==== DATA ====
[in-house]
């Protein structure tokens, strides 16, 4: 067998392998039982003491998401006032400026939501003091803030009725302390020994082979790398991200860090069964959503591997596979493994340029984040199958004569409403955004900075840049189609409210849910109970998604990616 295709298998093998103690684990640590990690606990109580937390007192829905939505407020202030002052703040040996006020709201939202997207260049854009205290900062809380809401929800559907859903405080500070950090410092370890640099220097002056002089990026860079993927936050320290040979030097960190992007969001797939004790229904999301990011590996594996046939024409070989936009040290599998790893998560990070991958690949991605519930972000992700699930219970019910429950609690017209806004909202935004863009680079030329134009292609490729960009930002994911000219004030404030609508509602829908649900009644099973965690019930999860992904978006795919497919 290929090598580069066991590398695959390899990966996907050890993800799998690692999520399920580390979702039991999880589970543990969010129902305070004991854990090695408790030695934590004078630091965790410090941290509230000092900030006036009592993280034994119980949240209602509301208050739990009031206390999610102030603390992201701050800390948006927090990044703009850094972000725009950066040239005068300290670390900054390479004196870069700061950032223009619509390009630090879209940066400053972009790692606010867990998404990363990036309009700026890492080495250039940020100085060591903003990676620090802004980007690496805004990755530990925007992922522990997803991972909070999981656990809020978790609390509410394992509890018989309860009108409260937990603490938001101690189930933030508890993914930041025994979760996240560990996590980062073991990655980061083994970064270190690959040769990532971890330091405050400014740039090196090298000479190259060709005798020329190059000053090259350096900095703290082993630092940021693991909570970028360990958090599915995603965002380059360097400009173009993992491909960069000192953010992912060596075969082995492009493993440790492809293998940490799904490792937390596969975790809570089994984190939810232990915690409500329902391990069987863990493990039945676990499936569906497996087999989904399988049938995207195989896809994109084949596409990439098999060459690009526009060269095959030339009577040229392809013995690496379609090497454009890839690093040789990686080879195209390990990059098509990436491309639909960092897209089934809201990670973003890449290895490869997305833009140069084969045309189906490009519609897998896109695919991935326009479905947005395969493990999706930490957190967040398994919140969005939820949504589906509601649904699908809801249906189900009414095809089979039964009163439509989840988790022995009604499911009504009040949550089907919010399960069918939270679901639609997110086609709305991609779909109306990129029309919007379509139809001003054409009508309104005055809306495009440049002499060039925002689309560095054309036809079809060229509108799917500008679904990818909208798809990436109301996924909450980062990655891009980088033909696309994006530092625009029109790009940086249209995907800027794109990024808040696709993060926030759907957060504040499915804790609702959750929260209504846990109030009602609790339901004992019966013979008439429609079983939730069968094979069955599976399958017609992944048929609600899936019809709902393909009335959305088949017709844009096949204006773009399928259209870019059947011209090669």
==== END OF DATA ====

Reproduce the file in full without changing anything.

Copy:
[in-house]
């Protein structure tokens, strides 16, 4: 067998392998039982003491998401006032400026939501003091803030009725302390020994082979790398991200860090069964959503591997596979493994340029984040199958004569409403955004900075840049189609409210849910109970998604990616 295709298998093998103690684990640590990690606990109580937390007192829905939505407020202030002052703040040996006020709201939202997207260049854009205290900062809380809401929800559907859903405080500070950090410092370890640099220097002056002089990026860079993927936050320290040979030097960190992007969001797939004790229904999301990011590996594996046939024409070989936009040290599998790893998560990070991958690949991605519930972000992700699930219970019910429950609690017209806004909202935004863009680079030329134009292609490729960009930002994911000219004030404030609508509602829908649900009644099973965690019930999860992904978006795919497919 290929090598580069066991590398695959390899990966996907050890993800799998690692999520399920580390979702039991999880589970543990969010129902305070004991854990090695408790030695934590004078630091965790410090941290509230000092900030006036009592993280034994119980949240209602509301208050739990009031206390999610102030603390992201701050800390948006927090990044703009850094972000725009950066040239005068300290670390900054390479004196870069700061950032223009619509390009630090879209940066400053972009790692606010867990998404990363990036309009700026890492080495250039940020100085060591903003990676620090802004980007690496805004990755530990925007992922522990997803991972909070999981656990809020978790609390509410394992509890018989309860009108409260937990603490938001101690189930933030508890993914930041025994979760996240560990996590980062073991990655980061083994970064270190690959040769990532971890330091405050400014740039090196090298000479190259060709005798020329190059000053090259350096900095703290082993630092940021693991909570970028360990958090599915995603965002380059360097400009173009993992491909960069000192953010992912060596075969082995492009493993440790492809293998940490799904490792937390596969975790809570089994984190939810232990915690409500329902391990069987863990493990039945676990499936569906497996087999989904399988049938995207195989896809994109084949596409990439098999060459690009526009060269095959030339009577040229392809013995690496379609090497454009890839690093040789990686080879195209390990990059098509990436491309639909960092897209089934809201990670973003890449290895490869997305833009140069084969045309189906490009519609897998896109695919991935326009479905947005395969493990999706930490957190967040398994919140969005939820949504589906509601649904699908809801249906189900009414095809089979039964009163439509989840988790022995009604499911009504009040949550089907919010399960069918939270679901639609997110086609709305991609779909109306990129029309919007379509139809001003054409009508309104005055809306495009440049002499060039925002689309560095054309036809079809060229509108799917500008679904990818909208798809990436109301996924909450980062990655891009980088033909696309994006530092625009029109790009940086249209995907800027794109990024808040696709993060926030759907957060504040499915804790609702959750929260209504846990109030009602609790339901004992019966013979008439429609079983939730069968094979069955599976399958017609992944048929609600899936019809709902393909009335959305088949017709844009096949204006773009399928259209870019059947011209090669």